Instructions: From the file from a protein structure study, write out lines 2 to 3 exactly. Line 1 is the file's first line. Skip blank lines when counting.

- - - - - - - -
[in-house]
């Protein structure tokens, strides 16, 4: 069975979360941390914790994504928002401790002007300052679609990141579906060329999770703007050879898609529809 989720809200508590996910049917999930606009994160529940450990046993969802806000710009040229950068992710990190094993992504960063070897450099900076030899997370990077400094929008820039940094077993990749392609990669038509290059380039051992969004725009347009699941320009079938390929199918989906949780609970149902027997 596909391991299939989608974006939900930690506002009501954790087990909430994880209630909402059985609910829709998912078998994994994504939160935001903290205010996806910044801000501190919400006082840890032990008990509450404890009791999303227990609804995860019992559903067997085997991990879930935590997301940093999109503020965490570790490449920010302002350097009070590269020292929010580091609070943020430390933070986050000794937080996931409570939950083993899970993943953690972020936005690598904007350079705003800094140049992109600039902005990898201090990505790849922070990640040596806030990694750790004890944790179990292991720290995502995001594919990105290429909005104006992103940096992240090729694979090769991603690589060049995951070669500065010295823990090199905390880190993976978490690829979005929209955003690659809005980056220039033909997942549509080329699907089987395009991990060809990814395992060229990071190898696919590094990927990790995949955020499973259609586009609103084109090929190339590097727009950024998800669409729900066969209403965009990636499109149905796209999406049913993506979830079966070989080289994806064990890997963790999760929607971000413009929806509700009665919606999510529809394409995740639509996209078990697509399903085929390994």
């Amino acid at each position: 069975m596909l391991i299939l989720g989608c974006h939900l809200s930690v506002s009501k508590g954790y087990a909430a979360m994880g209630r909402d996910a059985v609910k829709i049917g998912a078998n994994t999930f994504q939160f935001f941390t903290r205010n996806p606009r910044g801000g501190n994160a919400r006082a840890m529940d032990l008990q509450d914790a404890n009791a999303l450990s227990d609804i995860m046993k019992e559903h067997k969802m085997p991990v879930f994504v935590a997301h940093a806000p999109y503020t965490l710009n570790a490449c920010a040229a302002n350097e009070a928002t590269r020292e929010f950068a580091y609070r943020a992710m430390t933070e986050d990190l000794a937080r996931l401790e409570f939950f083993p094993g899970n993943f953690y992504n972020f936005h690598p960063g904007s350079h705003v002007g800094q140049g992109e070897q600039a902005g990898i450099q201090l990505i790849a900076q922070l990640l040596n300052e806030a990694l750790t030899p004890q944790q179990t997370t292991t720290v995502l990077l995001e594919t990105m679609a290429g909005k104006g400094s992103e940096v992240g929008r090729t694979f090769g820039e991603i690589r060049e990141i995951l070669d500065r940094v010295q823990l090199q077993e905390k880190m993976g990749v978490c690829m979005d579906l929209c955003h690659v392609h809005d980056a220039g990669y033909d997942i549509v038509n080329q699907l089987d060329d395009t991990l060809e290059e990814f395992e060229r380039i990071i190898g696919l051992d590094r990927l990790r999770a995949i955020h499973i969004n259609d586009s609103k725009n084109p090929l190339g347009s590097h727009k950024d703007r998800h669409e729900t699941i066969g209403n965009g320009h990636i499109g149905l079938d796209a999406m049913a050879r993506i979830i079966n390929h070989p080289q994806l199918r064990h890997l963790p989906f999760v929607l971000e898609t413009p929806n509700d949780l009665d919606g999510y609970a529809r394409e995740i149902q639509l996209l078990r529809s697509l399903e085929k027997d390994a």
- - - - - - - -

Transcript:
């Protein structure tokens, strides 16, 4: 069975979360941390914790994504928002401790002007300052679609990141579906060329999770703007050879898609529809 989720809200508590996910049917999930606009994160529940450990046993969802806000710009040229950068992710990190094993992504960063070897450099900076030899997370990077400094929008820039940094077993990749392609990669038509290059380039051992969004725009347009699941320009079938390929199918989906949780609970149902027997 596909391991299939989608974006939900930690506002009501954790087990909430994880209630909402059985609910829709998912078998994994994504939160935001903290205010996806910044801000501190919400006082840890032990008990509450404890009791999303227990609804995860019992559903067997085997991990879930935590997301940093999109503020965490570790490449920010302002350097009070590269020292929010580091609070943020430390933070986050000794937080996931409570939950083993899970993943953690972020936005690598904007350079705003800094140049992109600039902005990898201090990505790849922070990640040596806030990694750790004890944790179990292991720290995502995001594919990105290429909005104006992103940096992240090729694979090769991603690589060049995951070669500065010295823990090199905390880190993976978490690829979005929209955003690659809005980056220039033909997942549509080329699907089987395009991990060809990814395992060229990071190898696919590094990927990790995949955020499973259609586009609103084109090929190339590097727009950024998800669409729900066969209403965009990636499109149905796209999406049913993506979830079966070989080289994806064990890997963790999760929607971000413009929806509700009665919606999510529809394409995740639509996209078990697509399903085929390994």
């Amino acid at each position: 069975m596909l391991i299939l989720g989608c974006h939900l809200s930690v506002s009501k508590g954790y087990a909430a979360m994880g209630r909402d996910a059985v609910k829709i049917g998912a078998n994994t999930f994504q939160f935001f941390t903290r205010n996806p606009r910044g801000g501190n994160a919400r006082a840890m529940d032990l008990q509450d914790a404890n009791a999303l450990s227990d609804i995860m046993k019992e559903h067997k969802m085997p991990v879930f994504v935590a997301h940093a806000p999109y503020t965490l710009n570790a490449c920010a040229a302002n350097e009070a928002t590269r020292e929010f950068a580091y609070r943020a992710m430390t933070e986050d990190l000794a937080r996931l401790e409570f939950f083993p094993g899970n993943f953690y992504n972020f936005h690598p960063g904007s350079h705003v002007g800094q140049g992109e070897q600039a902005g990898i450099q201090l990505i790849a900076q922070l990640l040596n300052e806030a990694l750790t030899p004890q944790q179990t997370t292991t720290v995502l990077l995001e594919t990105m679609a290429g909005k104006g400094s992103e940096v992240g929008r090729t694979f090769g820039e991603i690589r060049e990141i995951l070669d500065r940094v010295q823990l090199q077993e905390k880190m993976g990749v978490c690829m979005d579906l929209c955003h690659v392609h809005d980056a220039g990669y033909d997942i549509v038509n080329q699907l089987d060329d395009t991990l060809e290059e990814f395992e060229r380039i990071i190898g696919l051992d590094r990927l990790r999770a995949i955020h499973i969004n259609d586009s609103k725009n084109p090929l190339g347009s590097h727009k950024d703007r998800h669409e729900t699941i066969g209403n965009g320009h990636i499109g149905l079938d796209a999406m049913a050879r993506i979830i079966n390929h070989p080289q994806l199918r064990h890997l963790p989906f999760v929607l971000e898609t413009p929806n509700d949780l009665d919606g999510y609970a529809r394409e995740i149902q639509l996209l078990r529809s697509l399903e085929k027997d390994a």